Genetic Fingerprinting As A Forensic Tool
Genetic fingerprinting is now an important tool in the arsenal of forensic chemists. It is used in forensics to examine DNA samples taken from a crime scene and compare them to those of a suspect. Criminals almost always leave evidence of their identity that contains DNA at the crime scene—hair, blood, semen, or saliva. These materials can be carefully collected from the crime scene and fingerprinted
Although DNA fingerprinting is scientifically sound, the use of DNA fingerprinting in courtrooms remains controversial. There are several objections to its use. Lawyers who misrepresent the results of DNA fingerprints may confuse jurors. DNA fingerprinting relies on the probability that individuals will not produce the same banding pattern on a gel after their DNA has been fingerprinted. Establishing this probability relies on population statistics. Each digested fragment of DNA is given a probability value. The value is determined by a formula relating the combination of sequences occurring in the population. There is concern that not enough is known about the distribution of banding patterns of DNA in the population to express this formula correctly. Concerns also exist regarding the data collection and laboratory procedure associated with DNA fingerprinting procedures. For example, it is possible that cells from a laboratory technician could be inadvertently amplified and run on the gel. However, because each person has a unique DNA sequence and this sequence cannot be altered by surgery or physical manipulation, DNA fingerprinting is an important tool for solving criminal cases.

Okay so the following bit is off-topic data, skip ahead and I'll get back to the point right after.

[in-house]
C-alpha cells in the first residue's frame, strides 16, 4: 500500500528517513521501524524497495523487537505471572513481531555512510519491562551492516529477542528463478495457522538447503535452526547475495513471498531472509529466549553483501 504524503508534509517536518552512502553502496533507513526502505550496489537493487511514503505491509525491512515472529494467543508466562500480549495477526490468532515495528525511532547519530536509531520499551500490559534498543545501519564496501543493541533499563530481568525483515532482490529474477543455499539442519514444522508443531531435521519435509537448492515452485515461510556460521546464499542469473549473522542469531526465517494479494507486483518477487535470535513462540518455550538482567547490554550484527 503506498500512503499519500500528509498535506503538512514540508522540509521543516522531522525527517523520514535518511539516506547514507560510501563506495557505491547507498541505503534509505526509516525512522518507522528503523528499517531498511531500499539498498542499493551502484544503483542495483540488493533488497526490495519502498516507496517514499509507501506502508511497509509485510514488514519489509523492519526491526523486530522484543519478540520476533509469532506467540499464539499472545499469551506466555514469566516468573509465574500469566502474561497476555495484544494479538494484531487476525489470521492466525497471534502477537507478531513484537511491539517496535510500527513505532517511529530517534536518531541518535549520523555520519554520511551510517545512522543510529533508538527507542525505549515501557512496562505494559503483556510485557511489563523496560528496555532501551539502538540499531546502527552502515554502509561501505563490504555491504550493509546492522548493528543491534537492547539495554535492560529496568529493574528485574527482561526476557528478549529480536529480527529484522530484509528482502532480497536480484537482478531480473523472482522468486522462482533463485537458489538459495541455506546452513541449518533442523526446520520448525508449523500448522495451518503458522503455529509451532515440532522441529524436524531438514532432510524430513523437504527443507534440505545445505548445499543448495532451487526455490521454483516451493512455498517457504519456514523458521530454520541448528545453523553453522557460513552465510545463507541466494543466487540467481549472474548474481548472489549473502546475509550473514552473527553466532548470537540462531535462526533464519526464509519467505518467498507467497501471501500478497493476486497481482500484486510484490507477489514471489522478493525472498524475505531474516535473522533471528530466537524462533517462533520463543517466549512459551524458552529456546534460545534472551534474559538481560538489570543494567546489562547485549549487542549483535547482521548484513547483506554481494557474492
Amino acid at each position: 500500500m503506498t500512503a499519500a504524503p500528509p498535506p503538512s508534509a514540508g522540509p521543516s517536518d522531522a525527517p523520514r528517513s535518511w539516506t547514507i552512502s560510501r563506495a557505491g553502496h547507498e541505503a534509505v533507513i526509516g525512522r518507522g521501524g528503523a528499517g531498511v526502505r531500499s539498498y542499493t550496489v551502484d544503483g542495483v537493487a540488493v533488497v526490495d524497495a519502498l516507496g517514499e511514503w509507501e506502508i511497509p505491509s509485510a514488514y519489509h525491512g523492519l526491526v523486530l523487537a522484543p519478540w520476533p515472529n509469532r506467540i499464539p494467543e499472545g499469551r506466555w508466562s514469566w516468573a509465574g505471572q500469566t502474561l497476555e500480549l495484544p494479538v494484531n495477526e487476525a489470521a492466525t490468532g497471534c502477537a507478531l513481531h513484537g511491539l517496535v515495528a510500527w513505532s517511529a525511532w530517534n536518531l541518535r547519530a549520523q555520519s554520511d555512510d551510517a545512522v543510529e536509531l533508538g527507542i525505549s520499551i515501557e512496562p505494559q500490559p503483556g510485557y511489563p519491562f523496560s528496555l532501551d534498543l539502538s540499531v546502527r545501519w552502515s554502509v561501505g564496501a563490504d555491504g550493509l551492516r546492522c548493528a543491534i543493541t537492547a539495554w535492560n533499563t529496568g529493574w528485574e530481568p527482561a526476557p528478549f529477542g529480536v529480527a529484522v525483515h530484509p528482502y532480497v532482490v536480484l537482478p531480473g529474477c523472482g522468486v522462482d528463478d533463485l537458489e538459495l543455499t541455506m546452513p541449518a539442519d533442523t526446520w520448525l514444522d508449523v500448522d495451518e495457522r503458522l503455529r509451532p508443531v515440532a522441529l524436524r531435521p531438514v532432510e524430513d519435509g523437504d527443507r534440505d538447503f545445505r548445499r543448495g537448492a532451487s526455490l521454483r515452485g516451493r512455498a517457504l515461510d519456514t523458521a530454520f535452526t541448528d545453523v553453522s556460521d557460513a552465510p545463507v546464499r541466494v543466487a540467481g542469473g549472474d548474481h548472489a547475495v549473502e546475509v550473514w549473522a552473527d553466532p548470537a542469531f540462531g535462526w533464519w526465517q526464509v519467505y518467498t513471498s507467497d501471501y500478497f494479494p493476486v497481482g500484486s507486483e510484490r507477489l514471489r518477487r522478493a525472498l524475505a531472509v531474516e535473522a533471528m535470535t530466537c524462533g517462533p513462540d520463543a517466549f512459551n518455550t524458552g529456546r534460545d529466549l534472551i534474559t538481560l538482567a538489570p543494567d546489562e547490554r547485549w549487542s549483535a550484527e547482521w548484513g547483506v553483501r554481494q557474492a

- DNA Fingerprinting - Historical Uses Of Genetic Fingerprinting
- DNA Fingerprinting - The Mechanics Of Genetic Fingerprinting
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